Now 4 years later, the Israelis have mounted another major military attack on Gaza that so far has killed 97 and wounded at least 780 Palestinians.
During these past four years I joined international citizen activists in many projects to educate our fellow citizens about the frequent Israeli military attacks on Gaza, the land and sea blockade of Gaza, the imprisonment of thousands of Palestinians, the illegal settlements built by the Israeli government in the West Bank and the apartheid walls that separate children from schools, farmers from their land and workers from their employment.
The public K-12 reform movement that was initiated with NCLB has now been underway for a decade. The perhaps unintended consequences of the alleged reform have expanded to expenditure of double-digit billions of taxpayer dollars without material K-12 improvement, and have taken on the properties of a cold war. The protagonists have multiplied, in this election going beyond a government versus public education dyad, to engaging education's civilians, parents and voters as in Indiana's state superintendent race.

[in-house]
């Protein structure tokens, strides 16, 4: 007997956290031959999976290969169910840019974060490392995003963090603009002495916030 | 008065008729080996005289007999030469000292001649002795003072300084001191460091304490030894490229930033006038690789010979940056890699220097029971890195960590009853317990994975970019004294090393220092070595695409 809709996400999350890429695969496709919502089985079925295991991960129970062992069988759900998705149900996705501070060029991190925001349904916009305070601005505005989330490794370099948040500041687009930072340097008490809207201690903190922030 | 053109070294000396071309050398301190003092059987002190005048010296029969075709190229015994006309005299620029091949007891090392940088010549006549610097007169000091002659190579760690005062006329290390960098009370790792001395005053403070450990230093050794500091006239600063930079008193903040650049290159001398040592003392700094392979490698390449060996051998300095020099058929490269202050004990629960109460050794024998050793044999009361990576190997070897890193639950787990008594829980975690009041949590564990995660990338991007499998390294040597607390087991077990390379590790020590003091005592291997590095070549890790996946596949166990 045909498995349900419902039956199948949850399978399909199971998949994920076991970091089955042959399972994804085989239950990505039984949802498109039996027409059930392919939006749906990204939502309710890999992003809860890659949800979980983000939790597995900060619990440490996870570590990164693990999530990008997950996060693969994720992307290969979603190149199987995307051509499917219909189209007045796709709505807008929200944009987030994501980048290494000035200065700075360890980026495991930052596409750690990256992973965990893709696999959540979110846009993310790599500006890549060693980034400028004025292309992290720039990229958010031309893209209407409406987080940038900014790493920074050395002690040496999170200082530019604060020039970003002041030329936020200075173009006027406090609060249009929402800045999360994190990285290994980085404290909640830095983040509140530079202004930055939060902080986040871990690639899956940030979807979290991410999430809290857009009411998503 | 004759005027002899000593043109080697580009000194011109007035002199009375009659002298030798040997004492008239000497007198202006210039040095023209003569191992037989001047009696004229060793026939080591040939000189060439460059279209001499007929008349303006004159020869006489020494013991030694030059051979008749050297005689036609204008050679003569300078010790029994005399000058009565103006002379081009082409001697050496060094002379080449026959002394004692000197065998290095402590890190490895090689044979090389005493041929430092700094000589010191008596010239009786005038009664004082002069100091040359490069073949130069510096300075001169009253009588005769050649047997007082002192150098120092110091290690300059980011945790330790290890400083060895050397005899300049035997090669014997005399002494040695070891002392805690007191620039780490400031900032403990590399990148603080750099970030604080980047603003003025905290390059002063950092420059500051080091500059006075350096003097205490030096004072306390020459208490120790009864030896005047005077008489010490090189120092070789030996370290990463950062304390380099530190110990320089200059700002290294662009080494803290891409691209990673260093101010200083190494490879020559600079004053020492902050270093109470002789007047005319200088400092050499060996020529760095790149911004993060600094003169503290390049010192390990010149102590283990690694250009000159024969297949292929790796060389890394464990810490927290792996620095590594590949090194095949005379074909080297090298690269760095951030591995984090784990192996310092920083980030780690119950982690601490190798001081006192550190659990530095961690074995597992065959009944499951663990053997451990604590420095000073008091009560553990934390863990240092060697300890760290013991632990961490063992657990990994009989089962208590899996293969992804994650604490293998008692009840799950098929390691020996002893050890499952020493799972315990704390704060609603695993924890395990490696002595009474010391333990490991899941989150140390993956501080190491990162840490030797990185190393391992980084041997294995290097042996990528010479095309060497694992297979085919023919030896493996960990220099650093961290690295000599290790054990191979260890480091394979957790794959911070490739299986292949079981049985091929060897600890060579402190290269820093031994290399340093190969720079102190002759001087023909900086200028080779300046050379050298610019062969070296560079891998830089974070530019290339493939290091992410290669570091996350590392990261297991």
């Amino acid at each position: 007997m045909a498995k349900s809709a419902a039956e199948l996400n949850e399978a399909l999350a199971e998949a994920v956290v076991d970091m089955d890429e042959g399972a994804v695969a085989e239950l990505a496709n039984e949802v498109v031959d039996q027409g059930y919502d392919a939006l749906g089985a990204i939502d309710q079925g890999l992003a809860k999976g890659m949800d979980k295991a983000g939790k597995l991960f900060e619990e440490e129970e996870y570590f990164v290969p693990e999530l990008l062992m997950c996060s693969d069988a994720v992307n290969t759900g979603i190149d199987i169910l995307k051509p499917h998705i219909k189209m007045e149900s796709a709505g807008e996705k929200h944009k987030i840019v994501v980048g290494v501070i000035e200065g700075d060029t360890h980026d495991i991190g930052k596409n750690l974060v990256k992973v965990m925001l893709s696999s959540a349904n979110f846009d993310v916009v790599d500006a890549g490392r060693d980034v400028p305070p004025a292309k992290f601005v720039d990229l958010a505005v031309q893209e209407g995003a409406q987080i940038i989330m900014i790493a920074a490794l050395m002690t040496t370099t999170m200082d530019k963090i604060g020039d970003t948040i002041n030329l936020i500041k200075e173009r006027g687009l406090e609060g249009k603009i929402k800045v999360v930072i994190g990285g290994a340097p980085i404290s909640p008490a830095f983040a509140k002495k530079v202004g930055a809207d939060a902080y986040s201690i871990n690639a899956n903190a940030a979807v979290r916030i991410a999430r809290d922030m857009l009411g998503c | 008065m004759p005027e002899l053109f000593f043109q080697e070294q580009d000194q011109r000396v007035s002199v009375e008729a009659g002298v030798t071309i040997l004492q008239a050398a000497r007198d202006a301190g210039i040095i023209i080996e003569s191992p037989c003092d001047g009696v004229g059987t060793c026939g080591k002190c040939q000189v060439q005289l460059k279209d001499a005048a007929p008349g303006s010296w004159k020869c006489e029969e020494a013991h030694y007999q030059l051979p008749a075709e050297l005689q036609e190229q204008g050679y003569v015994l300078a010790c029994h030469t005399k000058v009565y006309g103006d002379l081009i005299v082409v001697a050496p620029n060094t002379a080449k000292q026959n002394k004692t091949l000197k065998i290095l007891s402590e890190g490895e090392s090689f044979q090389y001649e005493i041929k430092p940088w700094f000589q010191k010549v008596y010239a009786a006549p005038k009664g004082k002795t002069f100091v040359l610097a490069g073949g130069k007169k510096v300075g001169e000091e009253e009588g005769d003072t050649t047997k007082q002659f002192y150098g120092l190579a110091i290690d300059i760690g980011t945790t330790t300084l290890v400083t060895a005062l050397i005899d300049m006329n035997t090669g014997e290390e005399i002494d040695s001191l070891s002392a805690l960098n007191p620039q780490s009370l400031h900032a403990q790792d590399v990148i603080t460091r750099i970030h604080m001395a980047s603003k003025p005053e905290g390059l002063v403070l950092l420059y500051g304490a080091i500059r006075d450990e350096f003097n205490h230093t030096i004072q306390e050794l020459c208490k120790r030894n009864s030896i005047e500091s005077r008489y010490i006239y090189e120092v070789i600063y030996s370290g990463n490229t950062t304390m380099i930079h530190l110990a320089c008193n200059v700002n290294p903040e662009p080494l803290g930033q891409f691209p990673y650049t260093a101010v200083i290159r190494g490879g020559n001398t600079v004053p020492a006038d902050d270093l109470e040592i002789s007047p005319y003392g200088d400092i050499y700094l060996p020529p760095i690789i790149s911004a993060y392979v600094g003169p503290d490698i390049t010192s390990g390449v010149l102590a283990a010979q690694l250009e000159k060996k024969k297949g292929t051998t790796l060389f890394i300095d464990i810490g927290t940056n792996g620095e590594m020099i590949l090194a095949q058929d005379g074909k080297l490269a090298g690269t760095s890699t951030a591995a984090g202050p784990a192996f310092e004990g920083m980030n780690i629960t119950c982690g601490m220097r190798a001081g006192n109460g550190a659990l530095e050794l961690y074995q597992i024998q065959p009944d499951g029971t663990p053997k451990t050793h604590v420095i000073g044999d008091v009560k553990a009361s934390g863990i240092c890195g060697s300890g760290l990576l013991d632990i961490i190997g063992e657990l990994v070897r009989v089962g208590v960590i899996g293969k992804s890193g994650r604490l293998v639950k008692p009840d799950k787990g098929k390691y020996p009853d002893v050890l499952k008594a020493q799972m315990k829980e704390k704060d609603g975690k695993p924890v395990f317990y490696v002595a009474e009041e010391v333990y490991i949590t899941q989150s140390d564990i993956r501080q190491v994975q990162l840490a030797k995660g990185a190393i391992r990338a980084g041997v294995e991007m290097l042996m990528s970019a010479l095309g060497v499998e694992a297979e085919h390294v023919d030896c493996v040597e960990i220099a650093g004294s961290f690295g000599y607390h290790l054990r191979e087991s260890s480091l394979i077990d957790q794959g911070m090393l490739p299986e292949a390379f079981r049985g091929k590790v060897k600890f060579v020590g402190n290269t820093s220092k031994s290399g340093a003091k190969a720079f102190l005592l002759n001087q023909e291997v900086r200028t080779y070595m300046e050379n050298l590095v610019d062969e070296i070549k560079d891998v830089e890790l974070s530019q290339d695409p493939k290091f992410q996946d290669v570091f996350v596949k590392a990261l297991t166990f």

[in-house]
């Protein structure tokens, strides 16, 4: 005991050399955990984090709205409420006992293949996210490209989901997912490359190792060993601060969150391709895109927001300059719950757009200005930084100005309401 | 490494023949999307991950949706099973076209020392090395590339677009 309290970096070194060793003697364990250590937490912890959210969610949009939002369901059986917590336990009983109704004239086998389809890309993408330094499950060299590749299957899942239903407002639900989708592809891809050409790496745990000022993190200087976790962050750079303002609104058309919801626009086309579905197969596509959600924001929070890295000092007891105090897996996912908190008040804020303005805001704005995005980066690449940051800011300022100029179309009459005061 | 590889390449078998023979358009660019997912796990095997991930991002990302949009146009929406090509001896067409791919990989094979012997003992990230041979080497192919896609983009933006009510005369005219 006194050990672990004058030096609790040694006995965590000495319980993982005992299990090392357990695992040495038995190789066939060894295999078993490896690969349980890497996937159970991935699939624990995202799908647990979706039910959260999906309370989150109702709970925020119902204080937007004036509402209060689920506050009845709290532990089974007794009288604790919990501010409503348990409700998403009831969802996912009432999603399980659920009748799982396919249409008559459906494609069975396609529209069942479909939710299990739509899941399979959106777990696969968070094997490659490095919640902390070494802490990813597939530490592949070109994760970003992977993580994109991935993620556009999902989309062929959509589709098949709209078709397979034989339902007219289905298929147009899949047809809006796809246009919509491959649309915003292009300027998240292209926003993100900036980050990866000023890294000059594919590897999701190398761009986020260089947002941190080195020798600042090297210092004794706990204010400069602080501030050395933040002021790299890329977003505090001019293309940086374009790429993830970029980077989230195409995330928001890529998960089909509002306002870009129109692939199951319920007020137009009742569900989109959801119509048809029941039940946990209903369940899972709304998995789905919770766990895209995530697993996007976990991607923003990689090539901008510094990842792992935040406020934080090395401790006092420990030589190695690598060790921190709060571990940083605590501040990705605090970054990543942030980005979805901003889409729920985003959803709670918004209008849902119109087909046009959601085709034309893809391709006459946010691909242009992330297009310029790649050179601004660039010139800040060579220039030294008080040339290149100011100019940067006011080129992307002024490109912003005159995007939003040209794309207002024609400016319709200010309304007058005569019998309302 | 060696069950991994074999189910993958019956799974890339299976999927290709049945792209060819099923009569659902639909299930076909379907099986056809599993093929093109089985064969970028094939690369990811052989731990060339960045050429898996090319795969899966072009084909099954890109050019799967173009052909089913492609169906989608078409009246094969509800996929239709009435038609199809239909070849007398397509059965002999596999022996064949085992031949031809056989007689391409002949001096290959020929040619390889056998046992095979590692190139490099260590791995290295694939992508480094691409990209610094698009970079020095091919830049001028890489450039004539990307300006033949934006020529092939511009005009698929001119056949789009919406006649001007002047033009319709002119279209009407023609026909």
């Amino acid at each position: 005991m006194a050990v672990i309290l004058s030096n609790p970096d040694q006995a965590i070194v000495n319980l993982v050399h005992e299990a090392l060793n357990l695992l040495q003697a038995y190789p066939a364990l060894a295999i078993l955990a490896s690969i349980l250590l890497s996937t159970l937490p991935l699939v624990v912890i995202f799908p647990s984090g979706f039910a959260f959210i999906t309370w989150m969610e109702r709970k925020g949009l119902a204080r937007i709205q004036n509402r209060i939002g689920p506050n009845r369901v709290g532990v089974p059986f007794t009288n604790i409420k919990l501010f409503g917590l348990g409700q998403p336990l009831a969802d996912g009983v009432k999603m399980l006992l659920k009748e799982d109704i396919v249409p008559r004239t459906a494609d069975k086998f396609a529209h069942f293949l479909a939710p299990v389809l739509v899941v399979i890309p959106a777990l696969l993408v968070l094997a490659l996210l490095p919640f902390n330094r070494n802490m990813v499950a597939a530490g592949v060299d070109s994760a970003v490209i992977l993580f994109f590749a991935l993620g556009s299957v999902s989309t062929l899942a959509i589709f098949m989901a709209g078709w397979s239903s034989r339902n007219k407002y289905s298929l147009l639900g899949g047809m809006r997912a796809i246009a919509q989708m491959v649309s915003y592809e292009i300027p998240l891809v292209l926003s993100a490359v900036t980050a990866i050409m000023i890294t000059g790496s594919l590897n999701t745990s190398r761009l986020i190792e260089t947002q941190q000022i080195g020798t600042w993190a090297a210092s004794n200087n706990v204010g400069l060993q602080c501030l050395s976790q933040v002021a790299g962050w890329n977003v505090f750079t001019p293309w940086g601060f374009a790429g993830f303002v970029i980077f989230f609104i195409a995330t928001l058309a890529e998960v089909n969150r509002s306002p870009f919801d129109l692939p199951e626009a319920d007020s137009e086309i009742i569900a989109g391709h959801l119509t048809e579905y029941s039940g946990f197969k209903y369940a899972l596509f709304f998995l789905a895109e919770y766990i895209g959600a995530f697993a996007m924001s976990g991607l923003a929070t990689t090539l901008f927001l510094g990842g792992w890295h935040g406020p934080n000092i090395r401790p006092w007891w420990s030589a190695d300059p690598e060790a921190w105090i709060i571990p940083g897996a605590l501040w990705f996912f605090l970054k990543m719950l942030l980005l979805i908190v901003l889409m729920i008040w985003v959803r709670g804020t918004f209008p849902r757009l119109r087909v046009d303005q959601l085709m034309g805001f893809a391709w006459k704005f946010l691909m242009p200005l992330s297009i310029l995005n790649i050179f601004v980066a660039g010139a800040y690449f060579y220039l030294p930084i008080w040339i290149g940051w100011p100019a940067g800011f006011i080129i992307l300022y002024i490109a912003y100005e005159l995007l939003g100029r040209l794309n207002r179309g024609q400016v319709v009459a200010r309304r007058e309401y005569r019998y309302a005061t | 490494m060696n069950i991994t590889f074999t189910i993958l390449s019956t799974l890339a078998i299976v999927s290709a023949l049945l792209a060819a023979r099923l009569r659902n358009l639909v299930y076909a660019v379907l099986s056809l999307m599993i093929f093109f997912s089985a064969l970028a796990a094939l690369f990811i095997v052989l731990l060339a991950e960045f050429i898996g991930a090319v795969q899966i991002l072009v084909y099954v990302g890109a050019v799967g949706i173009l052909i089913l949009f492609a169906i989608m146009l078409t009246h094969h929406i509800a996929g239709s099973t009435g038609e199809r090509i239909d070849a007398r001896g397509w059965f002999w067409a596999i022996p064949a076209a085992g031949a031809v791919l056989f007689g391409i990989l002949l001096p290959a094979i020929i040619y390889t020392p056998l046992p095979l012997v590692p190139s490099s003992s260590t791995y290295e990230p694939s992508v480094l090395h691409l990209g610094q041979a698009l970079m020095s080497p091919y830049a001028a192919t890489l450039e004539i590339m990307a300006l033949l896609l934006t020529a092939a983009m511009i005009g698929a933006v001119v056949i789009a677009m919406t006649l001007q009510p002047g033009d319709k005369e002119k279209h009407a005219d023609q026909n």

As any conflict escalates, the categories of adversaries expand, and all can become enveloped in the "fog of war." The term, coined by Prussian military analyst Carl von Clausewitz in 1837, "seeks to capture the uncertainty regarding one's own capability, adversary capability, and intent during an engagement, operation, or campaign." Our reform conflicts have now reached a stage where a growing question is; who is doing what to whom, and inferentially why? Intentions may not be what they seem.
A new Institute for Policy Studies report reveals the massive windfalls members of the "Fix the Debt" campaign stand to gain from their proposed solutions to the nation's fiscal challenges.
This corporate campaign is a major player in the debate, with a $60 million budget and a roster of more than 80 powerful CEO endorsers. The IPS report focuses on the extreme self-interest behind Fix the Debt's corporate tax proposals and how these CEOs have enriched themselves under the current tax regime.